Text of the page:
It’s said that the one thing which has prevented Australian deserts from becoming bare expanses of shifting sand as in the Sahara is spinifex.
Strangely, what is almost always referred to as “spinifex” is not true spinifex, but triodia grass, a plant which thrives in poor, arid soil, has long pointed “leaves”, and roots which go down about three metres.
We’ll follow the crowd, and refer to it as “spinifex”.
Some 22% of Australia is dominated by spinifex. Aborigines have used it to make seed cakes, and for building shelters and fish traps. They could extract a resin from it which was used in spear making. Because it is highly flammable, it can be used for getting a fire started, and the black smoke it creates is good for making smoke signals.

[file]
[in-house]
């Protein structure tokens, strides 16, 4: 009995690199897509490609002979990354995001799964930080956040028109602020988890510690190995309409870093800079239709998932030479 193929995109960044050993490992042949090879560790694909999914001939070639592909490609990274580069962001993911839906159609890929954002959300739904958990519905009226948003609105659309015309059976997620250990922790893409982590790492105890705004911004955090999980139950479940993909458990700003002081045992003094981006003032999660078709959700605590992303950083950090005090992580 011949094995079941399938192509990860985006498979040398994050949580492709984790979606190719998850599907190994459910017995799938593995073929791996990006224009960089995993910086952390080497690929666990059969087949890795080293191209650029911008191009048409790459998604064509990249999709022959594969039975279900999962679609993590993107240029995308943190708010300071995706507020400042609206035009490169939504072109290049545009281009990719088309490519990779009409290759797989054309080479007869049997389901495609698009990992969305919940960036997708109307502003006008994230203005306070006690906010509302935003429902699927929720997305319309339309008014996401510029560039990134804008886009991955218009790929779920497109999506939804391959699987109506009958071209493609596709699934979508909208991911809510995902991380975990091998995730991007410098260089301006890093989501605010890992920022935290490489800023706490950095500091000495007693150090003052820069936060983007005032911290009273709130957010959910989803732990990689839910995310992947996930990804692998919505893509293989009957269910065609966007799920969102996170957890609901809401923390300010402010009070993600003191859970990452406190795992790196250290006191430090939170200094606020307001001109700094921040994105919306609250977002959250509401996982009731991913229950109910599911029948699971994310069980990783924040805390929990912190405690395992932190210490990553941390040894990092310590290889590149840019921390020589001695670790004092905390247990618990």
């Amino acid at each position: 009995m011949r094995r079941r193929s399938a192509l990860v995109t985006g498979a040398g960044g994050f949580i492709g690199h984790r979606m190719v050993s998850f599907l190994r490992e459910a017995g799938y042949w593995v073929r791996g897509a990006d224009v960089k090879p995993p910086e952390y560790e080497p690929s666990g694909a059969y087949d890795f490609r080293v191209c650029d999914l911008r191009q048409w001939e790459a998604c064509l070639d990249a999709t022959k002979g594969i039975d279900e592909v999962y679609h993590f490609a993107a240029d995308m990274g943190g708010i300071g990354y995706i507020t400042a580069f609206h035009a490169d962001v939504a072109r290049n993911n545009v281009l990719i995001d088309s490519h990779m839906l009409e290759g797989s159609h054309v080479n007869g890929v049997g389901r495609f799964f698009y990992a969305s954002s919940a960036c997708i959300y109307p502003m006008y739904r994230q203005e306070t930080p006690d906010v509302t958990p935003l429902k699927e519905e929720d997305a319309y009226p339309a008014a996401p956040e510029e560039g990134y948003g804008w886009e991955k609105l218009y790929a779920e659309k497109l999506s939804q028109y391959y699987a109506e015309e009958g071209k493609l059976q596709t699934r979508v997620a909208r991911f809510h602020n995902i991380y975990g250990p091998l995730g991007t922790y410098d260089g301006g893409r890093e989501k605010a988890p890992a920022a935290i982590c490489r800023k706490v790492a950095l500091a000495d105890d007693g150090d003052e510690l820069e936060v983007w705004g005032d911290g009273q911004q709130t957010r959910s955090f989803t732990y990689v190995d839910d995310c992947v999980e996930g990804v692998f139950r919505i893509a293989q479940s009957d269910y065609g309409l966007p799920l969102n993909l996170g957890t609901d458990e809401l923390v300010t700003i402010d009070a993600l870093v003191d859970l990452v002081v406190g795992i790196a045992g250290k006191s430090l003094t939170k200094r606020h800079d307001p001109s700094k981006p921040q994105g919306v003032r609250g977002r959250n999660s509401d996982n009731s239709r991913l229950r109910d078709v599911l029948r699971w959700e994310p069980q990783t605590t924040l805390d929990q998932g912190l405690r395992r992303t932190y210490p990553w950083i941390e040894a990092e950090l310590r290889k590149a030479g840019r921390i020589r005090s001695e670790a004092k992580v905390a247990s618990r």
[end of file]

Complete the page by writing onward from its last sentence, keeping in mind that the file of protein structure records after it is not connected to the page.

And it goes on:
Spinifex is a tussock-forming plant. The centre of a large tussock will often die out, leaving a ring formation.
Driving through spinifex is a hazardous activity. The long thin “leaves” get caught in areas under the vehicle like the sump guard, and when there’s enough of them packed together, their flammable nature together with a bit of grease and hot metal cause spontaneous combustion, and suddenly you realise you have a fire under your car. Even if you have an extinguisher, getting under the car with it is not recommended. A better strategy is to grab any vital possessions from the car (such as a sat phone or an emergency beacon), get well clear, and start thinking about the good times you had in that car before it got burnt out. A much better alternative is to make regular checks under the vehicle and remove any spinifex that’s been caught there.